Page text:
Comics vs. COVID

Yukie Sakai in Dementia 21.

Whew! It’s been a while since we’ve posted. The Comics Colloquium has been trucking along during social isolation. We’ve met online since March, talking about fantastic books like Parable of the Sower, Ooku, and Y: The Last Man, and we’ll continue to convene virtually until we’re able to safely assemble once again.

In the meantime, we asked our members to share what they’ve been reading during the pandemic, for fun or for scholarship. Here’s what folks shared:

Damian Duffy

Author; Adjunct Faculty, School of Information Sciences

Psychedelic image of Dementia 12 character Yuki Sakai.
Yukie Sakai in Shintaro Kago’s Dementia 21.

Have you ever wondered what it would be like if the Twilight Zone and Tales From the Crypt dropped acid together, slammed energy drinks, and then visited a retirement community, well then, you and I are very different people, because that hypothetical question never even occurred to me until I read its answer: Dementia 21 by Shintaro Kago. I was unfamiliar with the manga prior to coming across the cover to its first translated volume (published by Fantagraphics) during an insomniac scroll through the menus of Comixology Unlimited, so I didn’t know exactly what to expect beyond the description: “Yukie Sakai is a sprightly young home health aide eager to help her elderly clients. But what seems like a straightforward job quickly turns into a series of increasingly surreal and bizarre adventures that put Yukie’s wits to the test!” Even promises of “experimental visual storytelling approach, and outrageously sexual and scatological subject matter” didn’t really give me much to work with, since those words could describe at least a few other manga I’ve read, and even those were vastly different from one another. But it’s episodic and darkly comedic in a way that’s overall satisfying for fans of the fucked-up. I rate this five out of five self-replicating cybernetic dentures.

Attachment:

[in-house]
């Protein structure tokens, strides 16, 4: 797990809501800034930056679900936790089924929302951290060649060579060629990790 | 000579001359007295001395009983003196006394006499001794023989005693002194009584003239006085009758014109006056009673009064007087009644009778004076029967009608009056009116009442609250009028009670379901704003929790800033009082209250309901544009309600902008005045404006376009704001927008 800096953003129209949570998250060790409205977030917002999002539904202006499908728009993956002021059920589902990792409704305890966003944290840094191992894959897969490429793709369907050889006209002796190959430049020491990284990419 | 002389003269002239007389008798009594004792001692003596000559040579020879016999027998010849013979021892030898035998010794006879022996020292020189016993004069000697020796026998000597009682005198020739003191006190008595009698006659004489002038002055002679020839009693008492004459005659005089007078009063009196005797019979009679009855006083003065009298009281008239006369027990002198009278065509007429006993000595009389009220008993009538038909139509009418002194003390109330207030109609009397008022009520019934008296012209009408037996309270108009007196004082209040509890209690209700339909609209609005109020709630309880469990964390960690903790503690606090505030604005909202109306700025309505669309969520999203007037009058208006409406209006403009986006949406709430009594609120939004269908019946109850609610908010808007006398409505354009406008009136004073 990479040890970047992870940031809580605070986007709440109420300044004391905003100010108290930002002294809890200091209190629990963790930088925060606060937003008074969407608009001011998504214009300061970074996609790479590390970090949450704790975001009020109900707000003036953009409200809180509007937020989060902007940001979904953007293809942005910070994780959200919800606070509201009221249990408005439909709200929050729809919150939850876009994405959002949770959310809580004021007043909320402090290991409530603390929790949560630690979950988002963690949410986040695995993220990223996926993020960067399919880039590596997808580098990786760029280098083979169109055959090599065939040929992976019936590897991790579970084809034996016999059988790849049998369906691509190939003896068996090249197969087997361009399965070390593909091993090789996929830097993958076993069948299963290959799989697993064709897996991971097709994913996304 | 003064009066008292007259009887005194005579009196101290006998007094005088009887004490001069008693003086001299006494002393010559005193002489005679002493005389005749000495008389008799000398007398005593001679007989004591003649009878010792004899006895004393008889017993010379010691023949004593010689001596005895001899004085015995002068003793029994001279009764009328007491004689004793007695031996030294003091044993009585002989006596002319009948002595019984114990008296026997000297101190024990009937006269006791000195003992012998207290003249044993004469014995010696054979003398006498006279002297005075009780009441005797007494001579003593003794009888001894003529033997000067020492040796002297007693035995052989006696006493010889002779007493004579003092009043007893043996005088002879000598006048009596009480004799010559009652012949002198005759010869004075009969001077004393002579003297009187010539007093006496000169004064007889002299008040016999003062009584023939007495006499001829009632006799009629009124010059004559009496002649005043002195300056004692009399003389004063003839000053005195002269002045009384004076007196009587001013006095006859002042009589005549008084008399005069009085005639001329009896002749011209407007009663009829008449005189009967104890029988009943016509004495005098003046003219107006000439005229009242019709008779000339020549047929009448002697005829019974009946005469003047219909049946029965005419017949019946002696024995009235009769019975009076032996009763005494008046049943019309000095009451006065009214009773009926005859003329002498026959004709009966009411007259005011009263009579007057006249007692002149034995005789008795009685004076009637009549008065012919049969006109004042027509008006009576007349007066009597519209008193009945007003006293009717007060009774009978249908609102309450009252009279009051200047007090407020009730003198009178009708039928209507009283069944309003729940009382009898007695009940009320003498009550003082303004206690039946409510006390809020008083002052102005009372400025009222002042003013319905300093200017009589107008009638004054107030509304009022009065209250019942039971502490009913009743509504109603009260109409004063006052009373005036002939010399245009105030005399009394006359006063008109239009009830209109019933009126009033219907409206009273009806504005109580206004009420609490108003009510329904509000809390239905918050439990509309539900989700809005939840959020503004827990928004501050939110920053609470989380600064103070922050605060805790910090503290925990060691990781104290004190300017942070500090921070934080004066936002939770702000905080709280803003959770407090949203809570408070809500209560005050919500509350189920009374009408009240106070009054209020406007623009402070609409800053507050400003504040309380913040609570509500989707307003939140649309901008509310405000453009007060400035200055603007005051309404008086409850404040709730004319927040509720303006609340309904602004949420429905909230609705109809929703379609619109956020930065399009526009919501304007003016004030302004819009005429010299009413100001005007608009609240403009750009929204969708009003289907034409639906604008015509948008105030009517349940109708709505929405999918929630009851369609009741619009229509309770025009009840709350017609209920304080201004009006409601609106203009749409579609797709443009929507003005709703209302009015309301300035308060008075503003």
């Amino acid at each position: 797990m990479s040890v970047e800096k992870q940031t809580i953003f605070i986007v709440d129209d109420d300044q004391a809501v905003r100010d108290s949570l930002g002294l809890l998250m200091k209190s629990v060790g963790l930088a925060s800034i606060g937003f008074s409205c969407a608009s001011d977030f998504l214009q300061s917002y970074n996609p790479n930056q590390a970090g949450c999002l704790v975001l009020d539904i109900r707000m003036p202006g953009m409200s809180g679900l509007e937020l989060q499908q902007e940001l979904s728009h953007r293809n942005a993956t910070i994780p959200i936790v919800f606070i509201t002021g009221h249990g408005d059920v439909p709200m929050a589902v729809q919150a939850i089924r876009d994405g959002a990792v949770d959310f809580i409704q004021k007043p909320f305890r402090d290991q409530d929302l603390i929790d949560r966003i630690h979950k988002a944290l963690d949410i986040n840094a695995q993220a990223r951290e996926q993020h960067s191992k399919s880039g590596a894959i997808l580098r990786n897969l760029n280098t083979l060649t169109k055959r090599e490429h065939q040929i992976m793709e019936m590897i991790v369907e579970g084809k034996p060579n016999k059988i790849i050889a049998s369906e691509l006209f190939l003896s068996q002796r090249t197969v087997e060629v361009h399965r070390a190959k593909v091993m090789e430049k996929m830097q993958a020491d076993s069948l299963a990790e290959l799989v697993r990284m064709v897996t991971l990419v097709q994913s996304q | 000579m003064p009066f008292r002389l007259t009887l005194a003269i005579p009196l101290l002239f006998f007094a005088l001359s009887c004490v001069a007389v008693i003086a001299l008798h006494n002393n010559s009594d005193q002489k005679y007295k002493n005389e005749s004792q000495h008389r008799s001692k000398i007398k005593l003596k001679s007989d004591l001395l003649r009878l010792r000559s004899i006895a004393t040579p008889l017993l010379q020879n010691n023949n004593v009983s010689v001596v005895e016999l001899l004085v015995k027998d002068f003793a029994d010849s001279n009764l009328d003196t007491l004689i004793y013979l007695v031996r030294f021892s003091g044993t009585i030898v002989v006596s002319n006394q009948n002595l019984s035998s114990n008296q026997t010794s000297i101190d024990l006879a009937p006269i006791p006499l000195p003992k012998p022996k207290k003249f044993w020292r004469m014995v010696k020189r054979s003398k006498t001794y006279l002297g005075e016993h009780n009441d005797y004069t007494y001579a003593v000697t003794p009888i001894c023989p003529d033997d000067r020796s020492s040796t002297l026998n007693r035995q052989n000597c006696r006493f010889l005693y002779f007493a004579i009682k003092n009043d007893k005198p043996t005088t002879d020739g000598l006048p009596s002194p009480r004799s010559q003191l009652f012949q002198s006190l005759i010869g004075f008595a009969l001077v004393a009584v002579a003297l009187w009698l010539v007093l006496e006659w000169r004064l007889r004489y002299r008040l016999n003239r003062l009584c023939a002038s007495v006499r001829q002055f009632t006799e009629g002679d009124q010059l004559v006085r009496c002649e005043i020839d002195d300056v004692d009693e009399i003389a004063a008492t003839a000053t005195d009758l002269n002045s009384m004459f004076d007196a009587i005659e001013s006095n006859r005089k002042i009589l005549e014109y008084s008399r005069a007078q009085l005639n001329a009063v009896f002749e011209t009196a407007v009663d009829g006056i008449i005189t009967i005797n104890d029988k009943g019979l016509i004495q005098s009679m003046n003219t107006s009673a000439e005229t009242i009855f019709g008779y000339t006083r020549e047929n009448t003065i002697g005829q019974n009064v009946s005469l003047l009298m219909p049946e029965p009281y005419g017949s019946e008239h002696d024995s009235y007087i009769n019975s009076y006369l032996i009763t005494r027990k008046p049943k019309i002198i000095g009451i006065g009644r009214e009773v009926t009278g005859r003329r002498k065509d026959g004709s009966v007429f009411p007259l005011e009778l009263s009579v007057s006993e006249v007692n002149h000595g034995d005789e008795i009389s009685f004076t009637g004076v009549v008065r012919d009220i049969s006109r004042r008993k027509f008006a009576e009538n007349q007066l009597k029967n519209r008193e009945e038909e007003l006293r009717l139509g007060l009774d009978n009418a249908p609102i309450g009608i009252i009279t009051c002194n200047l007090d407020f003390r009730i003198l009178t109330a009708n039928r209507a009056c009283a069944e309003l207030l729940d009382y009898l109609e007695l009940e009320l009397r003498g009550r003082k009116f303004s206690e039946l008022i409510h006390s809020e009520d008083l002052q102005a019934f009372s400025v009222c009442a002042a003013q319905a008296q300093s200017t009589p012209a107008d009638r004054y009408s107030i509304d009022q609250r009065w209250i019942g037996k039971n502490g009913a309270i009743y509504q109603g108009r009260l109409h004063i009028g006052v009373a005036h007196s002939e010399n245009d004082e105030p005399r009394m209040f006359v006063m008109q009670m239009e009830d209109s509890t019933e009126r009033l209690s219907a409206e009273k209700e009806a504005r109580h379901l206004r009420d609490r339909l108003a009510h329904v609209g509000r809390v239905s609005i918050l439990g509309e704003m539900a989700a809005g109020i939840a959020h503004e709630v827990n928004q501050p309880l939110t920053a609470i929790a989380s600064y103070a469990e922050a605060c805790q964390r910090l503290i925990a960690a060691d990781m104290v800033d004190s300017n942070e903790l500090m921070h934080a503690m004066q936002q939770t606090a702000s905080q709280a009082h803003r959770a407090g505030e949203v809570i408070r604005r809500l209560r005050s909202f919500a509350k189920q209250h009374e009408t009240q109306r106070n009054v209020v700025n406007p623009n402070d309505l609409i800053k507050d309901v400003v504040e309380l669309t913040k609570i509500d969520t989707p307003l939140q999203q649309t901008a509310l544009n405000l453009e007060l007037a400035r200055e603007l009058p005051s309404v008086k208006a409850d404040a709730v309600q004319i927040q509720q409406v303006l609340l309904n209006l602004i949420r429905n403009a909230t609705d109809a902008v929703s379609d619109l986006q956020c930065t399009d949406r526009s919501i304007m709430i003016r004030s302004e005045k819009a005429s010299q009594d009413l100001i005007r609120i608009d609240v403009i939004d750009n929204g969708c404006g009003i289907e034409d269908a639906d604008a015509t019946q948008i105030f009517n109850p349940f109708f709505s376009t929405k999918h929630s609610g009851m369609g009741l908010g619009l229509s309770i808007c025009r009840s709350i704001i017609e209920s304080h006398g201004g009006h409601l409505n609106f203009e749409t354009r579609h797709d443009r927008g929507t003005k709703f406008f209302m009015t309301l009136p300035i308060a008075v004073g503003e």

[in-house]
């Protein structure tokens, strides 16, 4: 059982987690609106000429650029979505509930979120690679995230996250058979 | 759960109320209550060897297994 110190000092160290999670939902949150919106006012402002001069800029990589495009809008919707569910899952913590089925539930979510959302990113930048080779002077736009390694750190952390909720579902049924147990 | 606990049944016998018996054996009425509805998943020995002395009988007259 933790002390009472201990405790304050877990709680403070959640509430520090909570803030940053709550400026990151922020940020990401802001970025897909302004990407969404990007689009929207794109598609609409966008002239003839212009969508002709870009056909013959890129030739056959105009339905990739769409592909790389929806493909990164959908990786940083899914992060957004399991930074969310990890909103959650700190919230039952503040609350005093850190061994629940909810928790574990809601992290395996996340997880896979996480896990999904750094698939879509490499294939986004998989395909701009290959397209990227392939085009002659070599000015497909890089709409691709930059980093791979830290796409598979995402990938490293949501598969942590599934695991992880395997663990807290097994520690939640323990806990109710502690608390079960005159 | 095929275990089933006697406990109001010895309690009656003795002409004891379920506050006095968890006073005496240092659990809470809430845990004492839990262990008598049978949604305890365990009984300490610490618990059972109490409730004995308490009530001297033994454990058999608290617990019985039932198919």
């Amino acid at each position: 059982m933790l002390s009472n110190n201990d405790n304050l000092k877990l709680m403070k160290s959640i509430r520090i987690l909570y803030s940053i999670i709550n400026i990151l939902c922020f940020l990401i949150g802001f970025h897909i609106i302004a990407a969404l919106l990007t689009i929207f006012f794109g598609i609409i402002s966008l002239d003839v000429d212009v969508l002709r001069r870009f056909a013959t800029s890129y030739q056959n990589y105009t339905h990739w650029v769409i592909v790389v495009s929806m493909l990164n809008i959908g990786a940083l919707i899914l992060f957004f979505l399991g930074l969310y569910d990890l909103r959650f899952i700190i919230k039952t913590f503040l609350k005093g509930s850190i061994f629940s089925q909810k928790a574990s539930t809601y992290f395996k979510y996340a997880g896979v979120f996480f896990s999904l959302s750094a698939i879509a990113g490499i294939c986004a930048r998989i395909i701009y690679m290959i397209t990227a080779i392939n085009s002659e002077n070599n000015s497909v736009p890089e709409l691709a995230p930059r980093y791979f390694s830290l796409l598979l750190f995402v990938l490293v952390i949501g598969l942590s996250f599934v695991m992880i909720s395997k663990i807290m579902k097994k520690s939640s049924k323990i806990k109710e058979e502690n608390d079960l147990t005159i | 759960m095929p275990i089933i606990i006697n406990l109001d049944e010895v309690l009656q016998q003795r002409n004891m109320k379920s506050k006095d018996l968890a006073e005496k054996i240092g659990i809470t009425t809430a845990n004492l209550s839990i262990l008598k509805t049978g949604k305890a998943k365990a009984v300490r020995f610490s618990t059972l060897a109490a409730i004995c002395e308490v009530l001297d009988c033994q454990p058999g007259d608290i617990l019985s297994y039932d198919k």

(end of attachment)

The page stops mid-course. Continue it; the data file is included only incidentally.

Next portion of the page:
Kelli Trei

Associate Professor, Biosciences Librarian

Image of comics Heavy Vinyl and The Unwritten, and Kindle showing the cover of Truth: Red, White, and Black.
Heavy Vinyl, The Unwritten, and Truth: Red, White, and Black. Photo by Kelli Trei.

Comics have become the most engrossing form of reading for me during the pandemic. Consequently, I’ve been reading a lot of ‘em! I am finishing two series: Unwritten by Mike Carey, Peter Gross & Yuko Shimizu and Mind MGMT by Matt Kindt; both of which are complex and glorious! I have also been catching up on Snotgirl by Bryan Lee O’Malley & Leslie Hung and Heavy Vinyl by Carly Usdin & Nina Vakueva. Most recently I embarked on some Marvel comics: including The Vision series by Tom King and Truth: Red, White & Black by Robert Morales and Kyle Baker!

Eric Benson

Associate Professor, Graphic Design

Image of cartoon rabbit wearing a cape and hearing aids on a playground. Thought bubble reads, "I will amaze everyone--".
Panel from El Deafo by Cece Bell.

As I have an eleven-year-old daughter (who loves comics), we decided that I would read her comics and graphic novels during the quarantine. She was having some trouble understanding everything and furthermore she is headed to middle school in the fall. Traumatic on other levels! So together we read:

  • Meg, Jo, Beth and Amy (patterned after Little Women)
  • The Berrybrook Middle School Series by Svetlana Chmakova
  • Terri Libenson’s works (Becoming Brianna, Invisible Emmie, Just Jamie, and Positively Izzy)
  • Roller Girl
  • El Deafo
  • a bunch of Jumberjanes!
  • Sunny Rolls the Dice
  • The Backstagers
  • Heavy Vinyl
  • Sanity and Tallulah
  • White Bird
  • and all the Raina Telgemeier books